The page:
I first met facial plastic surgeon Timothy R. Miller, MD (aka, this month’s cover subject) several years ago. At the time, Plastic Surgery Practice was in another editor’s capable hands.
Miller sought me out to discuss some of the content on a facial plastic surgery website I was helping to develop and launch. We talked about the copy. He had some suggestions and constructive criticism. I listened, tried not to get defensive, took copious notes, and eventually reworked some of the articles in question to address his concerns. He served as the medical reviewer of the revised pieces.
Miller went on to other things, as did I, but we always checked in with each other. He would tell me if he had something being published or made a particularly astute new clinical observation. I would call on him when I needed expert insight for this article or that one.
When I was appointed PSP editor, Miller submitted some articles and contributed to others. He told me that he was opening his own practice. I wished him luck and said when the time was right, we would do a cover on his new venture. He never asked, implied, or assumed.
There is a similar backstory concerning this month’s “10 Things” subjects. I met the Shinhars through my youngest son. They have a son who is the same age, and our kids played together after school. Around the same time, I was hearing whisperings about an unassuming ear, nose, and throat doctor on the Upper East Side who is a magician with Botox and fillers and peddles his services at a very fair price, and that his wife, an aesthetician, had a cult-like following of her own.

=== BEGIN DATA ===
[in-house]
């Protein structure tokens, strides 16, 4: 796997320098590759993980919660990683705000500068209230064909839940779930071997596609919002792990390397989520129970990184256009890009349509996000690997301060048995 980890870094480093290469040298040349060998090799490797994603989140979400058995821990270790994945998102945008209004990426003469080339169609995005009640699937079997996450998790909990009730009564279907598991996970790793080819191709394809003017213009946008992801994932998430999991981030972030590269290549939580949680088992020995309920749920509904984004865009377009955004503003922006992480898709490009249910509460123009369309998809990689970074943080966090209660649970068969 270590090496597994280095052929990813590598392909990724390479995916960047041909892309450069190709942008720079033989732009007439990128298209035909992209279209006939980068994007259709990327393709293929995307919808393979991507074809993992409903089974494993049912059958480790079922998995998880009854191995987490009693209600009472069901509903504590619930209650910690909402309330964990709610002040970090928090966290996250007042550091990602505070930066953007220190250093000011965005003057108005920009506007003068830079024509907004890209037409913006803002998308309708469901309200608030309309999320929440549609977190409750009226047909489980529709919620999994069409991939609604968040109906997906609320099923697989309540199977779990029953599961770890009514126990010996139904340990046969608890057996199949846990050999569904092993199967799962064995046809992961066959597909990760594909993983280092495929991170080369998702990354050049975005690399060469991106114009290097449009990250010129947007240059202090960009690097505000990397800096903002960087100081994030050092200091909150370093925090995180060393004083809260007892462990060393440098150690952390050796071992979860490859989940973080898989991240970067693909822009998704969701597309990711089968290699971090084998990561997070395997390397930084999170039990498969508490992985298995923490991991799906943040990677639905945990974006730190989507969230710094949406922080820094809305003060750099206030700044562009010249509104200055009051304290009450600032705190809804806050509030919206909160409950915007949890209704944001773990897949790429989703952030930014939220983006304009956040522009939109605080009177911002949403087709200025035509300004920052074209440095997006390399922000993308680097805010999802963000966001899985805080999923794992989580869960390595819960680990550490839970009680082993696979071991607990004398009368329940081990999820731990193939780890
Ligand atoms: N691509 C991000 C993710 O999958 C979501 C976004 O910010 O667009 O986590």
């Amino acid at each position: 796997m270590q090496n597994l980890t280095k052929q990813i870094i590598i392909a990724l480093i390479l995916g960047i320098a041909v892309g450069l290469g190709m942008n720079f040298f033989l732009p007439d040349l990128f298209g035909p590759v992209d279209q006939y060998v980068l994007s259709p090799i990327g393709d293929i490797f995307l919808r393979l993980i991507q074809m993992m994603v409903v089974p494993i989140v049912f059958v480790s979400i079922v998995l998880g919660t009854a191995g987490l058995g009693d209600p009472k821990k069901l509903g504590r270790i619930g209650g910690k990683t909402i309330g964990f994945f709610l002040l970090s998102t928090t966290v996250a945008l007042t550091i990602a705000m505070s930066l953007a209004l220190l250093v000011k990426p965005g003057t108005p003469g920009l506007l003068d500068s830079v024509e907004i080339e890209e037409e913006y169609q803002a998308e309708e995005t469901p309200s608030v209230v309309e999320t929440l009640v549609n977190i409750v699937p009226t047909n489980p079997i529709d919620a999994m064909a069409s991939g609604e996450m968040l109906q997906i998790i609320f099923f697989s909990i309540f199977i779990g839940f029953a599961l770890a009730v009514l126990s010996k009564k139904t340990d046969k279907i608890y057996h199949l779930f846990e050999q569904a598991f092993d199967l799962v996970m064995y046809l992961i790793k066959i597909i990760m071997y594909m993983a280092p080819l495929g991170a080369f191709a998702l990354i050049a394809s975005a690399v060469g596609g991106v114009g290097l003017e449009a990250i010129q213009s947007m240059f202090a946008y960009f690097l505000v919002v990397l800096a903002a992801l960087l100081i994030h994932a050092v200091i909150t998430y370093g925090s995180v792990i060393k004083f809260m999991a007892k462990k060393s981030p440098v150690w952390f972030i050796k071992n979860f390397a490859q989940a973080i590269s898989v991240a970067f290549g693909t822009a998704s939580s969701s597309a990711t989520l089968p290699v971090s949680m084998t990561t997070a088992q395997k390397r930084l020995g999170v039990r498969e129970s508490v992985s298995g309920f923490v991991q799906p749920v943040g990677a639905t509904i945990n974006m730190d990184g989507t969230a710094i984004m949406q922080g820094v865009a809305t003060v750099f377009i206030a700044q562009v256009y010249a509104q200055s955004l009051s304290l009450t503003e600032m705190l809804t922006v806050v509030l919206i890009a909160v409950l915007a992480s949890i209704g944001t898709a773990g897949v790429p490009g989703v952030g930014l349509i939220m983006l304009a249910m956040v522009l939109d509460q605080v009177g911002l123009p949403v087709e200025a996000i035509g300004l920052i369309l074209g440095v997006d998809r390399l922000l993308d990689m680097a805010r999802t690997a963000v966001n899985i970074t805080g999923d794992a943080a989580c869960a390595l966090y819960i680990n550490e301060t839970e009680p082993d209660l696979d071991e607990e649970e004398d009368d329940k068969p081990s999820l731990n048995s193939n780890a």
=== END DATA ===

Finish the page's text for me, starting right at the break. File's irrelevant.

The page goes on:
I eventually realized my new friends and the toasts of the Upper East Side were one and the same. Like Miller, the Shinhars never tried to woo, sell, or pitch me as an editor. They were more concerned with when our sons could play. Our relationship—both the professional one and the social one—developed organically.
This is how relationship building should work, and it’s also how plastic surgeons can also build a loyal patient base and grow their practice (which happens to be the overarching theme of this month’s cover story). Relationship building is about connecting without want, developing a rapport, building trust, and seeing where things lead.
You never know what the future holds or who will become a loyal patient, friend, or colleague. And remember, if you ever want to know who people really are, watch to see how they treat people who they don’t think they need.